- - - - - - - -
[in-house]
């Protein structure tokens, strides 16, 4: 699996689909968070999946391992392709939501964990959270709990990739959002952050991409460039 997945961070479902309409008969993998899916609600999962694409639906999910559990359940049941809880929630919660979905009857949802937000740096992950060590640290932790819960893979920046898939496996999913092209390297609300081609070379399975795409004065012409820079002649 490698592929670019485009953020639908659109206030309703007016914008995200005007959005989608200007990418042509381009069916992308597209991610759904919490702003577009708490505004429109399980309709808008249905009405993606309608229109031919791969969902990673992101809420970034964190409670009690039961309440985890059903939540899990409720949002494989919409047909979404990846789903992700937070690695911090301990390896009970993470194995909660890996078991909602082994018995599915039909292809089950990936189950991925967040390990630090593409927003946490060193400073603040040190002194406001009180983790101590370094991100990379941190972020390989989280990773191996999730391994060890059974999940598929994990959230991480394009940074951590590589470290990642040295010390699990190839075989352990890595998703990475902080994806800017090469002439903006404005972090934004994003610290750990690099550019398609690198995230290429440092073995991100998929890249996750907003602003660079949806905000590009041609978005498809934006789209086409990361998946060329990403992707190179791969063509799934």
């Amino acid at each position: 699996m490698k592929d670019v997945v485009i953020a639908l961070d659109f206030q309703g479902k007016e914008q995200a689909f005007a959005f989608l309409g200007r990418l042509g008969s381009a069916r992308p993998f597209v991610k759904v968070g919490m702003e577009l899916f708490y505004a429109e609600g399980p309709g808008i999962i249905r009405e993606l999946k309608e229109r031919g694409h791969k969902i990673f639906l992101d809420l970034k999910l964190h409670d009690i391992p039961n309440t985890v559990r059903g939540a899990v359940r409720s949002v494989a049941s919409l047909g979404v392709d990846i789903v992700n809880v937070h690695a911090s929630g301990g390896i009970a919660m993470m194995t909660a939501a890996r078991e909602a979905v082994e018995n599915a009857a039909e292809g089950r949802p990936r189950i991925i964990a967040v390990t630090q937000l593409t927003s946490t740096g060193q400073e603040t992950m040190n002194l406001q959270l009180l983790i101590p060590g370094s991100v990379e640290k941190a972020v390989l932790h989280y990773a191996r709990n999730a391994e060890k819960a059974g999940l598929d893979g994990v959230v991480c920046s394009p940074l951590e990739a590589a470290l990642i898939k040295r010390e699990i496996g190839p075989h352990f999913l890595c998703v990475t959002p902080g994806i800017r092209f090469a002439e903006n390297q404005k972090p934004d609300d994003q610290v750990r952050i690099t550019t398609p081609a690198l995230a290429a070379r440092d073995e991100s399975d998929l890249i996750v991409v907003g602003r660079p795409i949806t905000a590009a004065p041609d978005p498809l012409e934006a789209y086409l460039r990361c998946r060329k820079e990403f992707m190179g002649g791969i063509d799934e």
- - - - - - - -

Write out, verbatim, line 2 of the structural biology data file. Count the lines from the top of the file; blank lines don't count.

């Protein structure tokens, strides 16, 4: 699996689909968070999946391992392709939501964990959270709990990739959002952050991409460039 997945961070479902309409008969993998899916609600999962694409639906999910559990359940049941809880929630919660979905009857949802937000740096992950060590640290932790819960893979920046898939496996999913092209390297609300081609070379399975795409004065012409820079002649 490698592929670019485009953020639908659109206030309703007016914008995200005007959005989608200007990418042509381009069916992308597209991610759904919490702003577009708490505004429109399980309709808008249905009405993606309608229109031919791969969902990673992101809420970034964190409670009690039961309440985890059903939540899990409720949002494989919409047909979404990846789903992700937070690695911090301990390896009970993470194995909660890996078991909602082994018995599915039909292809089950990936189950991925967040390990630090593409927003946490060193400073603040040190002194406001009180983790101590370094991100990379941190972020390989989280990773191996999730391994060890059974999940598929994990959230991480394009940074951590590589470290990642040295010390699990190839075989352990890595998703990475902080994806800017090469002439903006404005972090934004994003610290750990690099550019398609690198995230290429440092073995991100998929890249996750907003602003660079949806905000590009041609978005498809934006789209086409990361998946060329990403992707190179791969063509799934």